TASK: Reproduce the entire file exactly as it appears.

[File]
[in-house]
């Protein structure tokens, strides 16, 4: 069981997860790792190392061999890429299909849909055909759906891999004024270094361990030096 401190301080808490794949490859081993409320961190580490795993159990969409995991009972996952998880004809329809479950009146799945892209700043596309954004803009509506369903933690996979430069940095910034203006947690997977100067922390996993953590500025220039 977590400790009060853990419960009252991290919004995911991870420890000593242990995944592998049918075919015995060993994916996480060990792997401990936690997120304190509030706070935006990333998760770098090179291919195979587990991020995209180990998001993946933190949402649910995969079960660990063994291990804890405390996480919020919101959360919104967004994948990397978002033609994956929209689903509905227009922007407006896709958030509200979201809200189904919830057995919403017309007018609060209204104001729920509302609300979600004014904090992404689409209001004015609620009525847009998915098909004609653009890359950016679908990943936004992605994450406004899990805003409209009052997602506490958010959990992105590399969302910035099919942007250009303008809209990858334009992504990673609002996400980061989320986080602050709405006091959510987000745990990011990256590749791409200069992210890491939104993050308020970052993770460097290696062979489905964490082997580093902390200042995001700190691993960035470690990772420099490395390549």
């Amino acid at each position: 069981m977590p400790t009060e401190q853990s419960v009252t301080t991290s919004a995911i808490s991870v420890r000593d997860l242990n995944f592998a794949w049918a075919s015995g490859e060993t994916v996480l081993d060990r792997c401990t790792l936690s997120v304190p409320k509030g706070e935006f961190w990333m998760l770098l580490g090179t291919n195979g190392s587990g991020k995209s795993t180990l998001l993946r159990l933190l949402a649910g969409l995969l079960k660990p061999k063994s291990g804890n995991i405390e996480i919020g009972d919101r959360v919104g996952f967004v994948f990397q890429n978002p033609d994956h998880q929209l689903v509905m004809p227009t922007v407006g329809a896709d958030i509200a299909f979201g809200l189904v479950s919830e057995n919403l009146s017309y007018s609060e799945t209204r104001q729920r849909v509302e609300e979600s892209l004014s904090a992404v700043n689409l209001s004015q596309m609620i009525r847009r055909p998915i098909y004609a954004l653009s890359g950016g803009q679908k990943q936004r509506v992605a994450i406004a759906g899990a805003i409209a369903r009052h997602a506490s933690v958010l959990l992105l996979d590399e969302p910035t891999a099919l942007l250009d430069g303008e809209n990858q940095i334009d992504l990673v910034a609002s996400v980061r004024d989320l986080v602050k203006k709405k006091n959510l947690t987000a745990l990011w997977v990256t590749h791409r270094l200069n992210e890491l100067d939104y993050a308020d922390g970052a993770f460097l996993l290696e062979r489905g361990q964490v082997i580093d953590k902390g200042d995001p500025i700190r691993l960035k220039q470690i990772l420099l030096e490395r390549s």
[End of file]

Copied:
[in-house]
């Protein structure tokens, strides 16, 4: 069981997860790792190392061999890429299909849909055909759906891999004024270094361990030096 401190301080808490794949490859081993409320961190580490795993159990969409995991009972996952998880004809329809479950009146799945892209700043596309954004803009509506369903933690996979430069940095910034203006947690997977100067922390996993953590500025220039 977590400790009060853990419960009252991290919004995911991870420890000593242990995944592998049918075919015995060993994916996480060990792997401990936690997120304190509030706070935006990333998760770098090179291919195979587990991020995209180990998001993946933190949402649910995969079960660990063994291990804890405390996480919020919101959360919104967004994948990397978002033609994956929209689903509905227009922007407006896709958030509200979201809200189904919830057995919403017309007018609060209204104001729920509302609300979600004014904090992404689409209001004015609620009525847009998915098909004609653009890359950016679908990943936004992605994450406004899990805003409209009052997602506490958010959990992105590399969302910035099919942007250009303008809209990858334009992504990673609002996400980061989320986080602050709405006091959510987000745990990011990256590749791409200069992210890491939104993050308020970052993770460097290696062979489905964490082997580093902390200042995001700190691993960035470690990772420099490395390549």
């Amino acid at each position: 069981m977590p400790t009060e401190q853990s419960v009252t301080t991290s919004a995911i808490s991870v420890r000593d997860l242990n995944f592998a794949w049918a075919s015995g490859e060993t994916v996480l081993d060990r792997c401990t790792l936690s997120v304190p409320k509030g706070e935006f961190w990333m998760l770098l580490g090179t291919n195979g190392s587990g991020k995209s795993t180990l998001l993946r159990l933190l949402a649910g969409l995969l079960k660990p061999k063994s291990g804890n995991i405390e996480i919020g009972d919101r959360v919104g996952f967004v994948f990397q890429n978002p033609d994956h998880q929209l689903v509905m004809p227009t922007v407006g329809a896709d958030i509200a299909f979201g809200l189904v479950s919830e057995n919403l009146s017309y007018s609060e799945t209204r104001q729920r849909v509302e609300e979600s892209l004014s904090a992404v700043n689409l209001s004015q596309m609620i009525r847009r055909p998915i098909y004609a954004l653009s890359g950016g803009q679908k990943q936004r509506v992605a994450i406004a759906g899990a805003i409209a369903r009052h997602a506490s933690v958010l959990l992105l996979d590399e969302p910035t891999a099919l942007l250009d430069g303008e809209n990858q940095i334009d992504l990673v910034a609002s996400v980061r004024d989320l986080v602050k203006k709405k006091n959510l947690t987000a745990l990011w997977v990256t590749h791409r270094l200069n992210e890491l100067d939104y993050a308020d922390g970052a993770f460097l996993l290696e062979r489905g361990q964490v082997i580093d953590k902390g200042d995001p500025i700190r691993l960035k220039q470690i990772l420099l030096e490395r390549s």